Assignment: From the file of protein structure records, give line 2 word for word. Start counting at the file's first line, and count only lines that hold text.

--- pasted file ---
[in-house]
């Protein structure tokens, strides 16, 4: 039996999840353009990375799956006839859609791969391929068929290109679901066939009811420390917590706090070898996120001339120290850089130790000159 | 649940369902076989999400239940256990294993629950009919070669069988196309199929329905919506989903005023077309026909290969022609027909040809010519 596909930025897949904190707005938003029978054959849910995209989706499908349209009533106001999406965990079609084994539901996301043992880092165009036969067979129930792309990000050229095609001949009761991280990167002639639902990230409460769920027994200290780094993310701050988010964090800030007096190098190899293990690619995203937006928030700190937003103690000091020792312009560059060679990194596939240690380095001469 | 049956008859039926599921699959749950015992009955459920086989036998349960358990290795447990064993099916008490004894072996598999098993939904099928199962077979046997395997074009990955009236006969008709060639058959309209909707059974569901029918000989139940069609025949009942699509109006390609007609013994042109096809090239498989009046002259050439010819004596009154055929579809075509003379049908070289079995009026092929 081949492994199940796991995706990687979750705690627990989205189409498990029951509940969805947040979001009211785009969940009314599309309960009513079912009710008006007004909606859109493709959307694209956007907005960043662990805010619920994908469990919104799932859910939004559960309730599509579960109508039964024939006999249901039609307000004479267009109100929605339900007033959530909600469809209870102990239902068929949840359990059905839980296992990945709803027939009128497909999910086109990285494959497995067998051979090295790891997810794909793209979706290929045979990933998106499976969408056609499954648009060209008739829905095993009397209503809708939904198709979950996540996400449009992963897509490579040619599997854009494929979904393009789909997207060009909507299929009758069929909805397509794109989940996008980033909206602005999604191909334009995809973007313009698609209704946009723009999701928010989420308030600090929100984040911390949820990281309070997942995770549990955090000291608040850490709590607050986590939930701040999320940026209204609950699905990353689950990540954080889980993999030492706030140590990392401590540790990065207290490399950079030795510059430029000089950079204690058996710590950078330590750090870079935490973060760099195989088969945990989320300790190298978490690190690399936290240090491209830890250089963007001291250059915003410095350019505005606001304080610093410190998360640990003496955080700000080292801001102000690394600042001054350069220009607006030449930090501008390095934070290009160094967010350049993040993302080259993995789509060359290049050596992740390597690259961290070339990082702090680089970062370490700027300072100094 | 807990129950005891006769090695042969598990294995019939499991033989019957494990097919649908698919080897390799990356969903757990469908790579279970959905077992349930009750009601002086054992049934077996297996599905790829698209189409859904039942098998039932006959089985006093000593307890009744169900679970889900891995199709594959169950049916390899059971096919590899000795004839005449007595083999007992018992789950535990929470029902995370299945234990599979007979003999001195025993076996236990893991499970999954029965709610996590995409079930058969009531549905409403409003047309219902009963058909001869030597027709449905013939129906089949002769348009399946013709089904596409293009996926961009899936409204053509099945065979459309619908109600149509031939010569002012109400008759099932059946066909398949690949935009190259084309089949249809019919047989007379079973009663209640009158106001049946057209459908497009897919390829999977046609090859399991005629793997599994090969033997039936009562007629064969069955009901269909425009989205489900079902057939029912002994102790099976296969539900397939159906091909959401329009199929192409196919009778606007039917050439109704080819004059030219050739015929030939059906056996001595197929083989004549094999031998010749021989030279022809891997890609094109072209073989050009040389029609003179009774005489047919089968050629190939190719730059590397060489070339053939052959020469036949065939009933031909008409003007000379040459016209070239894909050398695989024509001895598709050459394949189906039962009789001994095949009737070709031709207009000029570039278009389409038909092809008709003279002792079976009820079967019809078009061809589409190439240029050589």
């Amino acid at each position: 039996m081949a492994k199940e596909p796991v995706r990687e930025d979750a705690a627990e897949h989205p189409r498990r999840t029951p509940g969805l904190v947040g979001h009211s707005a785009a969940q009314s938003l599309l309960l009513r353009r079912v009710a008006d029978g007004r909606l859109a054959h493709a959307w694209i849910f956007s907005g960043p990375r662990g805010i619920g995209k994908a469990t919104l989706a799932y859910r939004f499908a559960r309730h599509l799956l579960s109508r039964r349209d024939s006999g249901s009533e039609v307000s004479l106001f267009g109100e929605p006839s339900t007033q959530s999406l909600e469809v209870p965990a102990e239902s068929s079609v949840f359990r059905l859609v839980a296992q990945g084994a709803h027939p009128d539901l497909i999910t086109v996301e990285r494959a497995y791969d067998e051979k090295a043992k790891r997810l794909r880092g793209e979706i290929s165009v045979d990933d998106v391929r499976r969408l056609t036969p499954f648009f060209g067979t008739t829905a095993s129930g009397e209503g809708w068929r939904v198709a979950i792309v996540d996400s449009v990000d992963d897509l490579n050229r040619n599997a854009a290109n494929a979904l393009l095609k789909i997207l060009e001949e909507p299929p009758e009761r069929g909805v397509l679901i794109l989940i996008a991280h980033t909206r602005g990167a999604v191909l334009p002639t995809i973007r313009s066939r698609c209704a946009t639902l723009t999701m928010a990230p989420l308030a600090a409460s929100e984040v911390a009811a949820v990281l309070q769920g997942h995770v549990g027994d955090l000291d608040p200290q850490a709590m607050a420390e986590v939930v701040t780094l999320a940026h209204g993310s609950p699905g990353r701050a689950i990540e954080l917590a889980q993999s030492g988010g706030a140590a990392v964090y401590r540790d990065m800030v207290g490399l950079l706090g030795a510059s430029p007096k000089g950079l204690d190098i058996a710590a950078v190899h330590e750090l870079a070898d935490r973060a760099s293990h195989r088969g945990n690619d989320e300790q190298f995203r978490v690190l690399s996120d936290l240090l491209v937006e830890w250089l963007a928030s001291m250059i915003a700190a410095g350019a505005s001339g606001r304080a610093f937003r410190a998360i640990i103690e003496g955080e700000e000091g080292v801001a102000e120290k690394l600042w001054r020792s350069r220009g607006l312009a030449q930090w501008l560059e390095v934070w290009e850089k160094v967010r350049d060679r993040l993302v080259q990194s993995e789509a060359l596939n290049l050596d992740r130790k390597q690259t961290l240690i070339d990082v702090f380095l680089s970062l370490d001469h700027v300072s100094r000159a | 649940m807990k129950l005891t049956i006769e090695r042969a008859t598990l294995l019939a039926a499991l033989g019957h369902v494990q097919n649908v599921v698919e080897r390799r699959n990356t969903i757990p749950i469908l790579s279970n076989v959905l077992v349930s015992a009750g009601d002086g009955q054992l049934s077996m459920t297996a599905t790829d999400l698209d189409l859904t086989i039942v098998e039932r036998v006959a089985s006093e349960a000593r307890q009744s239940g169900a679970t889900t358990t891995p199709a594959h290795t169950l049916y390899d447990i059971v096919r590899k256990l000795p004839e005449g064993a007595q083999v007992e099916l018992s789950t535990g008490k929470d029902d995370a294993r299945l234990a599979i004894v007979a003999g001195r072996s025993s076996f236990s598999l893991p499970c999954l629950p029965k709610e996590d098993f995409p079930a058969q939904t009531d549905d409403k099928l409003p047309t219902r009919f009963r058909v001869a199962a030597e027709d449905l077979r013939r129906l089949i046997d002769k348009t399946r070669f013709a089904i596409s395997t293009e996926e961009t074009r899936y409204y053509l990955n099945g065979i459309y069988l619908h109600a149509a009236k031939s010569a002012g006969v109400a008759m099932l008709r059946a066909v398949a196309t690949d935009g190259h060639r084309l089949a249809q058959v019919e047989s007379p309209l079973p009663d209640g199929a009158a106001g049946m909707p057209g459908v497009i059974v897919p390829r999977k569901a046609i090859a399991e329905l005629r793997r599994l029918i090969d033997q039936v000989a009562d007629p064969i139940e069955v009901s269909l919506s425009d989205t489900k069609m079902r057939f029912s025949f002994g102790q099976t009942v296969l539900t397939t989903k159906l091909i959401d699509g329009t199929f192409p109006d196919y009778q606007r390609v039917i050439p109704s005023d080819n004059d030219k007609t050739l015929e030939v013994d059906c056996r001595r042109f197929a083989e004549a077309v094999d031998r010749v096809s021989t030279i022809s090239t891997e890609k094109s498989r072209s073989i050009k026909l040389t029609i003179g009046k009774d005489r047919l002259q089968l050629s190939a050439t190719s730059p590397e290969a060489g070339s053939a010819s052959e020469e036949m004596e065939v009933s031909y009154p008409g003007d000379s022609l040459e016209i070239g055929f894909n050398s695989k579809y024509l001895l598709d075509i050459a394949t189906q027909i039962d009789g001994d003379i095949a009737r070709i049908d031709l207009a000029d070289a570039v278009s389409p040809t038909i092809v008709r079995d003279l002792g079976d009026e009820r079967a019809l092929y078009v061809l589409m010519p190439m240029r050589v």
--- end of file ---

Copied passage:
């Protein structure tokens, strides 16, 4: 039996999840353009990375799956006839859609791969391929068929290109679901066939009811420390917590706090070898996120001339120290850089130790000159 | 649940369902076989999400239940256990294993629950009919070669069988196309199929329905919506989903005023077309026909290969022609027909040809010519 596909930025897949904190707005938003029978054959849910995209989706499908349209009533106001999406965990079609084994539901996301043992880092165009036969067979129930792309990000050229095609001949009761991280990167002639639902990230409460769920027994200290780094993310701050988010964090800030007096190098190899293990690619995203937006928030700190937003103690000091020792312009560059060679990194596939240690380095001469 | 049956008859039926599921699959749950015992009955459920086989036998349960358990290795447990064993099916008490004894072996598999098993939904099928199962077979046997395997074009990955009236006969008709060639058959309209909707059974569901029918000989139940069609025949009942699509109006390609007609013994042109096809090239498989009046002259050439010819004596009154055929579809075509003379049908070289079995009026092929 081949492994199940796991995706990687979750705690627990989205189409498990029951509940969805947040979001009211785009969940009314599309309960009513079912009710008006007004909606859109493709959307694209956007907005960043662990805010619920994908469990919104799932859910939004559960309730599509579960109508039964024939006999249901039609307000004479267009109100929605339900007033959530909600469809209870102990239902068929949840359990059905839980296992990945709803027939009128497909999910086109990285494959497995067998051979090295790891997810794909793209979706290929045979990933998106499976969408056609499954648009060209008739829905095993009397209503809708939904198709979950996540996400449009992963897509490579040619599997854009494929979904393009789909997207060009909507299929009758069929909805397509794109989940996008980033909206602005999604191909334009995809973007313009698609209704946009723009999701928010989420308030600090929100984040911390949820990281309070997942995770549990955090000291608040850490709590607050986590939930701040999320940026209204609950699905990353689950990540954080889980993999030492706030140590990392401590540790990065207290490399950079030795510059430029000089950079204690058996710590950078330590750090870079935490973060760099195989088969945990989320300790190298978490690190690399936290240090491209830890250089963007001291250059915003410095350019505005606001304080610093410190998360640990003496955080700000080292801001102000690394600042001054350069220009607006030449930090501008390095934070290009160094967010350049993040993302080259993995789509060359290049050596992740390597690259961290070339990082702090680089970062370490700027300072100094 | 807990129950005891006769090695042969598990294995019939499991033989019957494990097919649908698919080897390799990356969903757990469908790579279970959905077992349930009750009601002086054992049934077996297996599905790829698209189409859904039942098998039932006959089985006093000593307890009744169900679970889900891995199709594959169950049916390899059971096919590899000795004839005449007595083999007992018992789950535990929470029902995370299945234990599979007979003999001195025993076996236990893991499970999954029965709610996590995409079930058969009531549905409403409003047309219902009963058909001869030597027709449905013939129906089949002769348009399946013709089904596409293009996926961009899936409204053509099945065979459309619908109600149509031939010569002012109400008759099932059946066909398949690949935009190259084309089949249809019919047989007379079973009663209640009158106001049946057209459908497009897919390829999977046609090859399991005629793997599994090969033997039936009562007629064969069955009901269909425009989205489900079902057939029912002994102790099976296969539900397939159906091909959401329009199929192409196919009778606007039917050439109704080819004059030219050739015929030939059906056996001595197929083989004549094999031998010749021989030279022809891997890609094109072209073989050009040389029609003179009774005489047919089968050629190939190719730059590397060489070339053939052959020469036949065939009933031909008409003007000379040459016209070239894909050398695989024509001895598709050459394949189906039962009789001994095949009737070709031709207009000029570039278009389409038909092809008709003279002792079976009820079967019809078009061809589409190439240029050589």